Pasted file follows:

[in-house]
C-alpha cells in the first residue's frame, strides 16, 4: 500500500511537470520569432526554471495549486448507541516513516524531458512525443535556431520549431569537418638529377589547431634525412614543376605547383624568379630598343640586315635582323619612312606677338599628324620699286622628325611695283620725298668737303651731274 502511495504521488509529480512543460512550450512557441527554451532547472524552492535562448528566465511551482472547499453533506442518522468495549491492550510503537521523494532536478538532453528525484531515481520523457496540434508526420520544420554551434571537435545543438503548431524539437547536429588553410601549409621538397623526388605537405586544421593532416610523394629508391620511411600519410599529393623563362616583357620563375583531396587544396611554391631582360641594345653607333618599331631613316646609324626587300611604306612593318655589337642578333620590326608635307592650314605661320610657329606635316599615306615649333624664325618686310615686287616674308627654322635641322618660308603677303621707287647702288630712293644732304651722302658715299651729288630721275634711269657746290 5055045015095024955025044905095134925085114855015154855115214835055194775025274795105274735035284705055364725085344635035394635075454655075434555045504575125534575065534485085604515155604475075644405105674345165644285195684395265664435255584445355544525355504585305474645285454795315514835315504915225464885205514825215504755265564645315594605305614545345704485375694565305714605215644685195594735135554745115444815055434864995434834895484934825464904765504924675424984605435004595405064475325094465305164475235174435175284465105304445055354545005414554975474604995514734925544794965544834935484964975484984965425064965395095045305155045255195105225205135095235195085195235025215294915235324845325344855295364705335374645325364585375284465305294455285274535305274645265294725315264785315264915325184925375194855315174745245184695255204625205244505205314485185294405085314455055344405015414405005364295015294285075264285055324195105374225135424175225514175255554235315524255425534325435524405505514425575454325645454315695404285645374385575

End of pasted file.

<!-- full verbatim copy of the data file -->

[in-house]
C-alpha cells in the first residue's frame, strides 16, 4: 500500500511537470520569432526554471495549486448507541516513516524531458512525443535556431520549431569537418638529377589547431634525412614543376605547383624568379630598343640586315635582323619612312606677338599628324620699286622628325611695283620725298668737303651731274 502511495504521488509529480512543460512550450512557441527554451532547472524552492535562448528566465511551482472547499453533506442518522468495549491492550510503537521523494532536478538532453528525484531515481520523457496540434508526420520544420554551434571537435545543438503548431524539437547536429588553410601549409621538397623526388605537405586544421593532416610523394629508391620511411600519410599529393623563362616583357620563375583531396587544396611554391631582360641594345653607333618599331631613316646609324626587300611604306612593318655589337642578333620590326608635307592650314605661320610657329606635316599615306615649333624664325618686310615686287616674308627654322635641322618660308603677303621707287647702288630712293644732304651722302658715299651729288630721275634711269657746290 5055045015095024955025044905095134925085114855015154855115214835055194775025274795105274735035284705055364725085344635035394635075454655075434555045504575125534575065534485085604515155604475075644405105674345165644285195684395265664435255584445355544525355504585305474645285454795315514835315504915225464885205514825215504755265564645315594605305614545345704485375694565305714605215644685195594735135554745115444815055434864995434834895484934825464904765504924675424984605435004595405064475325094465305164475235174435175284465105304445055354545005414554975474604995514734925544794965544834935484964975484984965425064965395095045305155045255195105225205135095235195085195235025215294915235324845325344855295364705335374645325364585375284465305294455285274535305274645265294725315264785315264915325184925375194855315174745245184695255204625205244505205314485185294405085314455055344405015414405005364295015294285075264285055324195105374225135424175225514175255554235315524255425534325435524405505514425575454325645454315695404285645374385575